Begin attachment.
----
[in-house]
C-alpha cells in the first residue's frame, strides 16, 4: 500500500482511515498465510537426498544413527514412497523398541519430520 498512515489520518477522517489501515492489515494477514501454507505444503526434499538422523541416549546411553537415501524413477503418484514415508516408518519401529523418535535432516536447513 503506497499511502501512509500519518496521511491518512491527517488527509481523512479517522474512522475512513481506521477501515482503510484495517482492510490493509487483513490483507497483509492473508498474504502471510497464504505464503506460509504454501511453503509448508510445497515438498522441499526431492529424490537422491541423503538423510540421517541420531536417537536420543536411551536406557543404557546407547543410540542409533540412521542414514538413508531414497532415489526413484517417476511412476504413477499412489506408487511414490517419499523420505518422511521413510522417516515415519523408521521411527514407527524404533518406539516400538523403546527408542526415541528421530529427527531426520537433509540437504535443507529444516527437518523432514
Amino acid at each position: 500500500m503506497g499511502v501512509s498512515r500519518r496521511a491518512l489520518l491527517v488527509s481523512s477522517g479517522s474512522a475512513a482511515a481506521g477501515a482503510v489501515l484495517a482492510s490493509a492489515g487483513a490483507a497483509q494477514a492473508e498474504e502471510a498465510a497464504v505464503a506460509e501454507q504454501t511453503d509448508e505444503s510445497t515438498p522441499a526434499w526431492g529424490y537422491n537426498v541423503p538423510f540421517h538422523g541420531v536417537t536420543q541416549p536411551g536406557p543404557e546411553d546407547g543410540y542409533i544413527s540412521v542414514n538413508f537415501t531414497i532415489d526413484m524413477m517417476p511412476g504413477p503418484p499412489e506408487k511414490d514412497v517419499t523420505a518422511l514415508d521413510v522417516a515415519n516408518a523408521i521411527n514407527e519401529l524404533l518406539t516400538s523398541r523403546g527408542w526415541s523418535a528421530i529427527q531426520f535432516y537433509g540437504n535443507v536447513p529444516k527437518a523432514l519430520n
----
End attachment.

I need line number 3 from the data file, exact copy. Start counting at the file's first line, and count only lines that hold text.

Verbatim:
Amino acid at each position: 500500500m503506497g499511502v501512509s498512515r500519518r496521511a491518512l489520518l491527517v488527509s481523512s477522517g479517522s474512522a475512513a482511515a481506521g477501515a482503510v489501515l484495517a482492510s490493509a492489515g487483513a490483507a497483509q494477514a492473508e498474504e502471510a498465510a497464504v505464503a506460509e501454507q504454501t511453503d509448508e505444503s510445497t515438498p522441499a526434499w526431492g529424490y537422491n537426498v541423503p538423510f540421517h538422523g541420531v536417537t536420543q541416549p536411551g536406557p543404557e546411553d546407547g543410540y542409533i544413527s540412521v542414514n538413508f537415501t531414497i532415489d526413484m524413477m517417476p511412476g504413477p503418484p499412489e506408487k511414490d514412497v517419499t523420505a518422511l514415508d521413510v522417516a515415519n516408518a523408521i521411527n514407527e519401529l524404533l518406539t516400538s523398541r523403546g527408542w526415541s523418535a528421530i529427527q531426520f535432516y537433509g540437504n535443507v536447513p529444516k527437518a523432514l519430520n